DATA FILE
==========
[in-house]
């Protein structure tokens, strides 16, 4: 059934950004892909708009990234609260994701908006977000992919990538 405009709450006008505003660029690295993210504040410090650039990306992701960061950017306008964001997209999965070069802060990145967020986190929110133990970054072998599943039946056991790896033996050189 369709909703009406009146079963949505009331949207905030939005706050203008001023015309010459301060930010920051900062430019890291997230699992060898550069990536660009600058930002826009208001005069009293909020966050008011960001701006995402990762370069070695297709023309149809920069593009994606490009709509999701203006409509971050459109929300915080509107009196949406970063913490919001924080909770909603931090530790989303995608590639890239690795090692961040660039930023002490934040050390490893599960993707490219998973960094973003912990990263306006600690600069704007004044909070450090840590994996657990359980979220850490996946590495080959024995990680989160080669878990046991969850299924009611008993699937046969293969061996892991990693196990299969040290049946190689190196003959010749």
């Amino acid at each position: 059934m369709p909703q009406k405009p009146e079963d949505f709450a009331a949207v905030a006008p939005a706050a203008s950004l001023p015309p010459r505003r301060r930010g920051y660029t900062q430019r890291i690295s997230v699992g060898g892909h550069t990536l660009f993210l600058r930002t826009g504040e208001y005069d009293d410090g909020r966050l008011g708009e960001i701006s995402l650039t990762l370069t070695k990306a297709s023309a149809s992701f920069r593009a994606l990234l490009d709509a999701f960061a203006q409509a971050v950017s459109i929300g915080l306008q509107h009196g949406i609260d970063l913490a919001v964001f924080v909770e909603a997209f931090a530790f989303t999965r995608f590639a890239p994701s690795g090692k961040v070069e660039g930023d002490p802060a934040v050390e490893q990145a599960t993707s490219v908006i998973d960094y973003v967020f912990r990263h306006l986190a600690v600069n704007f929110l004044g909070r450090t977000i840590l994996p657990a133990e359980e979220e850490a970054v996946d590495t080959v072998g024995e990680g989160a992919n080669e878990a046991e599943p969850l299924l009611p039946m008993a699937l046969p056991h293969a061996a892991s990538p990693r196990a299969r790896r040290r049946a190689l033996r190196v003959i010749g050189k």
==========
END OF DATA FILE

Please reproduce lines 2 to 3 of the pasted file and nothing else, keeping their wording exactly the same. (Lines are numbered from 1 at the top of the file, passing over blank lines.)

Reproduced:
């Protein structure tokens, strides 16, 4: 059934950004892909708009990234609260994701908006977000992919990538 405009709450006008505003660029690295993210504040410090650039990306992701960061950017306008964001997209999965070069802060990145967020986190929110133990970054072998599943039946056991790896033996050189 369709909703009406009146079963949505009331949207905030939005706050203008001023015309010459301060930010920051900062430019890291997230699992060898550069990536660009600058930002826009208001005069009293909020966050008011960001701006995402990762370069070695297709023309149809920069593009994606490009709509999701203006409509971050459109929300915080509107009196949406970063913490919001924080909770909603931090530790989303995608590639890239690795090692961040660039930023002490934040050390490893599960993707490219998973960094973003912990990263306006600690600069704007004044909070450090840590994996657990359980979220850490996946590495080959024995990680989160080669878990046991969850299924009611008993699937046969293969061996892991990693196990299969040290049946190689190196003959010749």
């Amino acid at each position: 059934m369709p909703q009406k405009p009146e079963d949505f709450a009331a949207v905030a006008p939005a706050a203008s950004l001023p015309p010459r505003r301060r930010g920051y660029t900062q430019r890291i690295s997230v699992g060898g892909h550069t990536l660009f993210l600058r930002t826009g504040e208001y005069d009293d410090g909020r966050l008011g708009e960001i701006s995402l650039t990762l370069t070695k990306a297709s023309a149809s992701f920069r593009a994606l990234l490009d709509a999701f960061a203006q409509a971050v950017s459109i929300g915080l306008q509107h009196g949406i609260d970063l913490a919001v964001f924080v909770e909603a997209f931090a530790f989303t999965r995608f590639a890239p994701s690795g090692k961040v070069e660039g930023d002490p802060a934040v050390e490893q990145a599960t993707s490219v908006i998973d960094y973003v967020f912990r990263h306006l986190a600690v600069n704007f929110l004044g909070r450090t977000i840590l994996p657990a133990e359980e979220e850490a970054v996946d590495t080959v072998g024995e990680g989160a992919n080669e878990a046991e599943p969850l299924l009611p039946m008993a699937l046969p056991h293969a061996a892991s990538p990693r196990a299969r790896r040290r049946a190689l033996r190196v003959i010749g050189k």